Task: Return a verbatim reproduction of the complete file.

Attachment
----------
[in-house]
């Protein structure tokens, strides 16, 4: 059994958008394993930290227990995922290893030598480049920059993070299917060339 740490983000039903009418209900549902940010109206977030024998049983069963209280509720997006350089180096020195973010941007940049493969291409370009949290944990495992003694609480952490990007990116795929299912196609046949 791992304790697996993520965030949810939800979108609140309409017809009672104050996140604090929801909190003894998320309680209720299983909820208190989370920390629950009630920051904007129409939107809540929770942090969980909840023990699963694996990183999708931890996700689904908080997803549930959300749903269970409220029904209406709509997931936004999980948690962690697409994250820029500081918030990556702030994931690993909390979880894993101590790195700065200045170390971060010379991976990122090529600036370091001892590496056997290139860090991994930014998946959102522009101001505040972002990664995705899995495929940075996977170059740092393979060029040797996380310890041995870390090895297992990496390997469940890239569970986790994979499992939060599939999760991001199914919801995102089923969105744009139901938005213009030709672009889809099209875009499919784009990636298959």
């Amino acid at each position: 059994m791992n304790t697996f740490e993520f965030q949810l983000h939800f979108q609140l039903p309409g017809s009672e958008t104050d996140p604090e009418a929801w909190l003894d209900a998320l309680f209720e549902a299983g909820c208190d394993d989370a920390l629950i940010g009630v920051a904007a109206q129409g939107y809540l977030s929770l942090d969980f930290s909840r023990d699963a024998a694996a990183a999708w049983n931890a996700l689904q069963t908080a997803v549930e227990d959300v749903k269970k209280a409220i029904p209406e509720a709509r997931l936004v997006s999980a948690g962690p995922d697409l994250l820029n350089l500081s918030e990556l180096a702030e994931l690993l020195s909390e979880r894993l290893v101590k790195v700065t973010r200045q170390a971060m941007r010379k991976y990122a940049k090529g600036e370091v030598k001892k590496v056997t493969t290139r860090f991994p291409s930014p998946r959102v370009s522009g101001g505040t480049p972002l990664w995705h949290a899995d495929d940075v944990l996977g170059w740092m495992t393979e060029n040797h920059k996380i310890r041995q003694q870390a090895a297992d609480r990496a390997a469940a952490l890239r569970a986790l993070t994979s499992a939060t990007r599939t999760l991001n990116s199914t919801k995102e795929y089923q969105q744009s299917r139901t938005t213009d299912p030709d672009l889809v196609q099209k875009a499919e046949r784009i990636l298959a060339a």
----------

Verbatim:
[in-house]
């Protein structure tokens, strides 16, 4: 059994958008394993930290227990995922290893030598480049920059993070299917060339 740490983000039903009418209900549902940010109206977030024998049983069963209280509720997006350089180096020195973010941007940049493969291409370009949290944990495992003694609480952490990007990116795929299912196609046949 791992304790697996993520965030949810939800979108609140309409017809009672104050996140604090929801909190003894998320309680209720299983909820208190989370920390629950009630920051904007129409939107809540929770942090969980909840023990699963694996990183999708931890996700689904908080997803549930959300749903269970409220029904209406709509997931936004999980948690962690697409994250820029500081918030990556702030994931690993909390979880894993101590790195700065200045170390971060010379991976990122090529600036370091001892590496056997290139860090991994930014998946959102522009101001505040972002990664995705899995495929940075996977170059740092393979060029040797996380310890041995870390090895297992990496390997469940890239569970986790994979499992939060599939999760991001199914919801995102089923969105744009139901938005213009030709672009889809099209875009499919784009990636298959």
């Amino acid at each position: 059994m791992n304790t697996f740490e993520f965030q949810l983000h939800f979108q609140l039903p309409g017809s009672e958008t104050d996140p604090e009418a929801w909190l003894d209900a998320l309680f209720e549902a299983g909820c208190d394993d989370a920390l629950i940010g009630v920051a904007a109206q129409g939107y809540l977030s929770l942090d969980f930290s909840r023990d699963a024998a694996a990183a999708w049983n931890a996700l689904q069963t908080a997803v549930e227990d959300v749903k269970k209280a409220i029904p209406e509720a709509r997931l936004v997006s999980a948690g962690p995922d697409l994250l820029n350089l500081s918030e990556l180096a702030e994931l690993l020195s909390e979880r894993l290893v101590k790195v700065t973010r200045q170390a971060m941007r010379k991976y990122a940049k090529g600036e370091v030598k001892k590496v056997t493969t290139r860090f991994p291409s930014p998946r959102v370009s522009g101001g505040t480049p972002l990664w995705h949290a899995d495929d940075v944990l996977g170059w740092m495992t393979e060029n040797h920059k996380i310890r041995q003694q870390a090895a297992d609480r990496a390997a469940a952490l890239r569970a986790l993070t994979s499992a939060t990007r599939t999760l991001n990116s199914t919801k995102e795929y089923q969105q744009s299917r139901t938005t213009d299912p030709d672009l889809v196609q099209k875009a499919e046949r784009i990636l298959a060339a």